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$$ \int \frac{3x^5}{\sqrt{2-x^2}} dx $$ Integrating the equation using integral-calculator gives me, $$ -\frac{\sqrt{2-x^2}(3x^4+8x^2+32)}{5} $$ But when I tried using trig identities I get this, $$ 3\int\frac{(\sqrt{2}sin\theta)^5}{\sqrt{2-2sin^2\theta}} \sqrt{2}cos\theta d\theta\\ 3\int\frac{(\sqrt{2}sin\theta)^5}{\sqrt{2(1-sin^2\theta)}} \sqrt{2}cos\theta d\theta\\ 3\int\frac{(\sqrt{2}sin\theta)^5}{\sqrt{2(cos^2\theta)}} \sqrt{2}cos\theta d\theta \\ 3*\sqrt{2}^5\int sin^5\theta d\theta\\ $$ Are they the same results? update: extended equation another update: i made up numbers...

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    $\begingroup$ The denominator is $\sqrt{2 - 2\sin^2\theta}$ and the integral becomes $3 (\sqrt{2})^5\int \sin^5 \theta d\theta$ $\endgroup$ – user348749 Feb 21 '17 at 8:25
  • $\begingroup$ What you did can't be right. You substitute $x=\sqrt2\sin\theta$ and then back with $\sin\theta=u$ (with $\sqrt2$ factored away), and end up with a simple power. This isn't possible. $\endgroup$ – Yves Daoust Feb 21 '17 at 8:32
  • $\begingroup$ @Muralidharan oic, thanks a lot $\endgroup$ – phoxd Feb 21 '17 at 8:33
  • $\begingroup$ @YvesDaoust now that I've edited, is the answer equivalent to using substitution right away? $\endgroup$ – phoxd Feb 21 '17 at 8:35
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    $\begingroup$ Incidentally, it is easier to do this without trigonometric substitution: If we set $u = 2 - x^2$, then $x^2 = 2 - u$ and $du = - 2x \,dx$, so the integral becomes $$\int \frac{3(x^2)^2 x \,dx}{\sqrt{2 - x^2}} = -\frac{3}{2} \int \frac{(2 - u)^2 \,du}{\sqrt{u}}.$$ Expanding the numerator lets us rewrite the integrand as a sum of power functions. $\endgroup$ – Travis Willse Feb 21 '17 at 11:00
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You must keep track of your substitutions that are used in helping you simplify the integral, so that you can return to your original variables.

Let $x = \sqrt{2} \sin \theta$. Then $dx = \sqrt{2} \cos \theta \,d\theta$. So

\begin{align*} \int \frac{3x^5}{\sqrt{2-x^2}} \,dx &= \int \frac{3(\sqrt{2} \sin \theta)^5}{\sqrt{2-2 \sin^2 \theta}} \cdot (\sqrt{2} \cos \theta) \,d\theta \\ &= \int \frac{12\sqrt{2} \sin^5 \theta}{\sqrt{2 \cos^2 \theta}} \cdot (\sqrt{2} \cos \theta) \,d\theta \\ &= \int \frac{12\sqrt{2} \sin^5 \theta}{\sqrt{2} \cos \theta} \cdot (\sqrt{2} \cos \theta) \,d\theta \\ &= 12\sqrt{2} \int \sin^5 \theta \,d\theta \\ &= 12\sqrt{2} \int (\sin^2 \theta)^2 \sin \theta \,d\theta \\ &= 12\sqrt{2} \int (1 - \cos^2 \theta)^2 \sin \theta \,d\theta \end{align*}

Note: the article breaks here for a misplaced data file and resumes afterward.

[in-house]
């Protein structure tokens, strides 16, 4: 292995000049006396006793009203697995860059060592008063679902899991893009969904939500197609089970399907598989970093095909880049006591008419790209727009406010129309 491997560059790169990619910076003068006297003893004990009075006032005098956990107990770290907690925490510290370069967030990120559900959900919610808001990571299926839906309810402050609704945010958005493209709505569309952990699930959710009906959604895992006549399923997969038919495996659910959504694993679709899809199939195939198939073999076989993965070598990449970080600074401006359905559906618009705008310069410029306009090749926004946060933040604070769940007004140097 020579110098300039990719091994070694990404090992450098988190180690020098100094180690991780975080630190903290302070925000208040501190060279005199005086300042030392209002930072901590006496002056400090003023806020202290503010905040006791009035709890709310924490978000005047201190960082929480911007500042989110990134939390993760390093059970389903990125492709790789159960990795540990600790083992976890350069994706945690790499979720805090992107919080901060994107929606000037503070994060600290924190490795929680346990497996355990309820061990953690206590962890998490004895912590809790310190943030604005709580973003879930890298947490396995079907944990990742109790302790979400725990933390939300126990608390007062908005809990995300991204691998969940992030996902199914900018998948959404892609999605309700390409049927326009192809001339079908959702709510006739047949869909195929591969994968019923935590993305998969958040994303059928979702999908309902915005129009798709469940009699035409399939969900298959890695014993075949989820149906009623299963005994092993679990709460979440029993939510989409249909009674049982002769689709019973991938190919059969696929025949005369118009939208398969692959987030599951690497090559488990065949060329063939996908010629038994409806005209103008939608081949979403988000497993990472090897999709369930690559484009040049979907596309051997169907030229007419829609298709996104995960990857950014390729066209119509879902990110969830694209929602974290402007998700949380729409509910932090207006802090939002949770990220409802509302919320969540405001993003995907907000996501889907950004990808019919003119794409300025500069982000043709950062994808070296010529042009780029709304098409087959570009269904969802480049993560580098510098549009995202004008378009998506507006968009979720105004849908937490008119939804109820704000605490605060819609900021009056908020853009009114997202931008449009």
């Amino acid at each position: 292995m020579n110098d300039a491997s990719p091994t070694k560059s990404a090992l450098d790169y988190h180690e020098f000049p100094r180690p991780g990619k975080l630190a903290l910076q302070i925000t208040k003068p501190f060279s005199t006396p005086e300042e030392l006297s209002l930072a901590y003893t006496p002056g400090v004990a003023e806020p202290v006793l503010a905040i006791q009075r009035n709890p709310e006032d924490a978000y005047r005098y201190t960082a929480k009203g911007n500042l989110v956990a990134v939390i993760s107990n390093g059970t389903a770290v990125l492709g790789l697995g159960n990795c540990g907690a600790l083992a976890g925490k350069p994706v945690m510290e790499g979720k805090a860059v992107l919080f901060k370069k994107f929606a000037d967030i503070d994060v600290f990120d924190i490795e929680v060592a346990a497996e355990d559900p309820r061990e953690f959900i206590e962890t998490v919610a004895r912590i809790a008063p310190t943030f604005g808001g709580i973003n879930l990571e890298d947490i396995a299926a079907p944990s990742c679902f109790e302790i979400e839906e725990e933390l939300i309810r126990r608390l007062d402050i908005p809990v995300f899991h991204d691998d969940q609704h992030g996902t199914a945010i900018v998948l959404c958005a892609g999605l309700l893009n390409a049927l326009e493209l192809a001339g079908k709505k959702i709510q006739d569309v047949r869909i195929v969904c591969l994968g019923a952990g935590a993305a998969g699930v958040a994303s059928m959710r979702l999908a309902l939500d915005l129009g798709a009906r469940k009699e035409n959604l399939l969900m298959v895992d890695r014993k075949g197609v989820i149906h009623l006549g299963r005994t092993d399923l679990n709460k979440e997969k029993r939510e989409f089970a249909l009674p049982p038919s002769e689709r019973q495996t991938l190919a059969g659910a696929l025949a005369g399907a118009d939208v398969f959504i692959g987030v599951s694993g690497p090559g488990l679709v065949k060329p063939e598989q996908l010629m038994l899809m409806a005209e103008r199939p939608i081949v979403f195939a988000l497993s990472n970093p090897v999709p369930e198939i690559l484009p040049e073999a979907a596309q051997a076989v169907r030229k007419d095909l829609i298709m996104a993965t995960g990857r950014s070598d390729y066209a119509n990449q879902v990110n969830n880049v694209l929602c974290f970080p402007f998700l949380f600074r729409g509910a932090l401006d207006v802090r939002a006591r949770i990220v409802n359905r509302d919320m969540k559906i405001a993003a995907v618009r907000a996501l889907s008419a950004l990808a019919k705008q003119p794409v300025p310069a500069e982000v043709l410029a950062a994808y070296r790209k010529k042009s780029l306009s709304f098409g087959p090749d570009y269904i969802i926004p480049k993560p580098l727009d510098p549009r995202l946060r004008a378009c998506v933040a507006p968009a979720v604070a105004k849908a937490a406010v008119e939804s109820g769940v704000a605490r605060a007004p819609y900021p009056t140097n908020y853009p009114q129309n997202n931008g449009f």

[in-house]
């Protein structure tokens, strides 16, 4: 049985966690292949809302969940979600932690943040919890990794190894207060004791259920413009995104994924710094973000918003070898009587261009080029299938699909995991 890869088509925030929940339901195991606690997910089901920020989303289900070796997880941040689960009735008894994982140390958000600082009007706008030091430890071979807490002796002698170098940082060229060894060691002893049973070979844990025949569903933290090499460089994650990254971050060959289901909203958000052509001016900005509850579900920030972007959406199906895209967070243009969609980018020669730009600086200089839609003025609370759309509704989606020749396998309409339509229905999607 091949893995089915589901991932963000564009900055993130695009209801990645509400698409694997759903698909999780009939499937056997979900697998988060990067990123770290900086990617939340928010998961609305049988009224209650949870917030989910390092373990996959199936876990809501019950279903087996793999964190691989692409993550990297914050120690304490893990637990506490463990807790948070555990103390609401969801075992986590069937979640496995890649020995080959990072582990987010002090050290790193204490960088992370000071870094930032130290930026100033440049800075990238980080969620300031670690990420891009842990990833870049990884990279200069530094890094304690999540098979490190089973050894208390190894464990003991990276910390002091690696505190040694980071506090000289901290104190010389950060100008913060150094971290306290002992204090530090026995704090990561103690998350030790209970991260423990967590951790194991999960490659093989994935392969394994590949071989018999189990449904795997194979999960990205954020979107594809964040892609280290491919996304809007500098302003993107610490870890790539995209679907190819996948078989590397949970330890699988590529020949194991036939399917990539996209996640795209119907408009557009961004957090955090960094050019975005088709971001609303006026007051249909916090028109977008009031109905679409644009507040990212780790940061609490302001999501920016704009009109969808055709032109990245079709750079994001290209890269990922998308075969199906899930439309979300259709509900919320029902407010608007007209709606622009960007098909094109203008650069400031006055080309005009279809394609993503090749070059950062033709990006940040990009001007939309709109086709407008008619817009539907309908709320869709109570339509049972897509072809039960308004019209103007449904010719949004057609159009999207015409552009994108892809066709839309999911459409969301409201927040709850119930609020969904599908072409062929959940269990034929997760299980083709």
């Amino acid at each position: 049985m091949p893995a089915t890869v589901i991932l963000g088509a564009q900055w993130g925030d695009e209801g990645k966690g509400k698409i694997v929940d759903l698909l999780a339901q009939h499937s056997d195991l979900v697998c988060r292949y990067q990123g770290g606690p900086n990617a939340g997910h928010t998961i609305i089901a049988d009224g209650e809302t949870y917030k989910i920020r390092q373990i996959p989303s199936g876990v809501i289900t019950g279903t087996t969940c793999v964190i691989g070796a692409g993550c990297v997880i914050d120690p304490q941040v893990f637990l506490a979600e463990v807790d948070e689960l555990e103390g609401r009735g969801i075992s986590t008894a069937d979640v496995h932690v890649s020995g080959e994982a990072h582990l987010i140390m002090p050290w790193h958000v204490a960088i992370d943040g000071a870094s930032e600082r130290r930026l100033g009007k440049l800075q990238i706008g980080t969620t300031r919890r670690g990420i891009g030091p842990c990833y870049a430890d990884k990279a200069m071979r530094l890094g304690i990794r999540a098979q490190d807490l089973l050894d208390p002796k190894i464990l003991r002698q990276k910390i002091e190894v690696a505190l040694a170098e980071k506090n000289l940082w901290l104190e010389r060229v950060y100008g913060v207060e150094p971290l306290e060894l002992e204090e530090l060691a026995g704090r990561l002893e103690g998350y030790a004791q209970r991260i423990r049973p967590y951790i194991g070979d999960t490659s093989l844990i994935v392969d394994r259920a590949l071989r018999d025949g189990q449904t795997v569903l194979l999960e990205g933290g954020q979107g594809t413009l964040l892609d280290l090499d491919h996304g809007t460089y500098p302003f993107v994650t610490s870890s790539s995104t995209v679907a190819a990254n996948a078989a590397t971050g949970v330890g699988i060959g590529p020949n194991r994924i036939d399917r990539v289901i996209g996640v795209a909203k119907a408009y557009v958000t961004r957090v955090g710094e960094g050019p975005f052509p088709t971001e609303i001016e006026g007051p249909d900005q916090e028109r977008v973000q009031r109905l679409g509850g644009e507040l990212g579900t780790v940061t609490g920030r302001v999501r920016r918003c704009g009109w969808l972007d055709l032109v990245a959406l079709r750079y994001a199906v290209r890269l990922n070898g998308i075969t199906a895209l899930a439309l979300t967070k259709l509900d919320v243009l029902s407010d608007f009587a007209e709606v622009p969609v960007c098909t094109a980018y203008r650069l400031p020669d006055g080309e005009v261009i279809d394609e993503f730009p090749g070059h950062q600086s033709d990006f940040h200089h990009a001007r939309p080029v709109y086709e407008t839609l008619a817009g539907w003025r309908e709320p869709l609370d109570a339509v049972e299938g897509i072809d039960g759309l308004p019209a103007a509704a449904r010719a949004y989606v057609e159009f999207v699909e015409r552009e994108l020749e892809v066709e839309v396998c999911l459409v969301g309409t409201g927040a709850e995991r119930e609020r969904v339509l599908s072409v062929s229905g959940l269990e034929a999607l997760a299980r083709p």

Let $u = \cos \theta$. Then $du = - \sin \theta \, d\theta$.

\begin{align*} \int \frac{3x^5}{\sqrt{2-x^2}} \,dx &= 12\sqrt{2} \int (1 - \cos^2 \theta)^2 \sin \theta \,d\theta \\ &= -12\sqrt{2} \int (1 - u^2)^2 \,du \\ &= -12\sqrt{2} \int (1 - 2u^2 + u^4)\,du \\ &= -12\sqrt{2} \left( u - \frac{2u^3}{3} + \frac{u^5}{5} \right) + C \\ &= -12\sqrt{2} \left( \cos \theta - \frac{2}{3} \cos^3 \theta + \frac{1}{5} \cos^5 \theta \right) + C \end{align*}

Recall $x = \sqrt{2} \sin \theta$. Consider a right triangle with angle $\theta$ touching the hypotenuse, side opposite this angle length $x$, and hypotenuse length $\sqrt{2}$. Then we see that $$\sin \theta = \frac{x}{\sqrt{2}} \qquad \cos \theta = \frac{\sqrt{2-x^2}}{\sqrt{2}} $$ So \begin{align} \int \frac{3x^5}{\sqrt{2-x^2}} \,dx &= -12\sqrt{2} \left( \cos \theta - \frac{2}{3} \cos^3 \theta + \frac{1}{5} \cos^5 \theta \right) + C \\ &= -12\sqrt{2} \left( \frac{(2-x^2)^{1/2}}{\sqrt{2}} - \frac{2}{3} \frac{(2-x^2)^{3/2}}{2\sqrt{2}} + \frac{1}{5}\frac{(2-x^2)^{5/2}}{4\sqrt{2}} \right) + C \\ &= -12 \left( (2-x^2)^{1/2} - \frac{1}{3} (2-x^2)^{3/2} + \frac{1}{20}(2-x^2)^{5/2} \right) + C \\ &= -12 \sqrt{2-x^2} \left( 1 - \frac{1}{3} (2-x^2) + \frac{1}{20}(2-x^2)^{2} \right) + C \\ &= \sqrt{2-x^2} \left(-12 + 4(2-x^2) - \frac{3}{5}(2-x^2)^{2} \right) + C \\ &= \frac{\sqrt{2-x^2}}{5} \left(-60 + 20(2-x^2) - 3(2-x^2)^{2} \right) + C \\ &= \frac{\sqrt{2-x^2}}{5} \left(-60 + 40 - 20x^2 - 12 + 12x^2 - 3x^4 \right) + C \\ &= \frac{\sqrt{2-x^2}}{5} \left(-32 - 8x^2 - 3x^4 \right) + C \\ &= -\frac{\sqrt{2-x^2}}{5} \left(3x^4 + 8x^2 + 32 \right) + C \end{align}

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  • $\begingroup$ Thanks a lot for a detailed description! $\endgroup$ – phoxd Feb 21 '17 at 9:16
  • $\begingroup$ @PhoxKiD No problem! $\endgroup$ – Manuel Guillen Feb 21 '17 at 9:29
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\begin{align*} \int \sin^5 \theta d\theta &= -\int (1-\cos^2\theta)^2 (-\sin \theta) d\theta\\ &=-\int 1-2u^2 + u^4 du, u = \cos \theta\\ &= - \left(u - \frac{2u^3}{3} + \frac{u^5}{5}\right)\\ &= -\cos\theta\left(\frac{15 - 10 \cos^2 \theta + 3\cos^4\theta}{15}\right)\\ &= -\sqrt{1-\sin^2\theta} \left(\frac{8 + 4\sin^2\theta + 3\sin^4\theta}{15}\right) \end{align*} Now substitute $\sin \theta = x/\sqrt{2}$

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$$\int\sin^5t\,dt=\int(1-\cos^2t)^2\sin t\,dt=-\int(1-z^2)^2\,dz=-\int(1-2z^2+z^4)^2\,dz\\ =-z+\frac23z^3-\frac{z^5}5=-\cos t+\frac23\cos^3t-\frac{\cos^5t}5\\ =-\sqrt{1-\sin^2t}\left(1-\frac23(1-\sin^2t)+\frac{(1-\sin^2t)^2}5\right)\\ =-\sqrt{1-\frac{x^2}2}\left(1-\frac23\left(1-\frac{x^2}2\right)+\frac{\left(1-\dfrac{x^2}2\right)^2}5\right).$$

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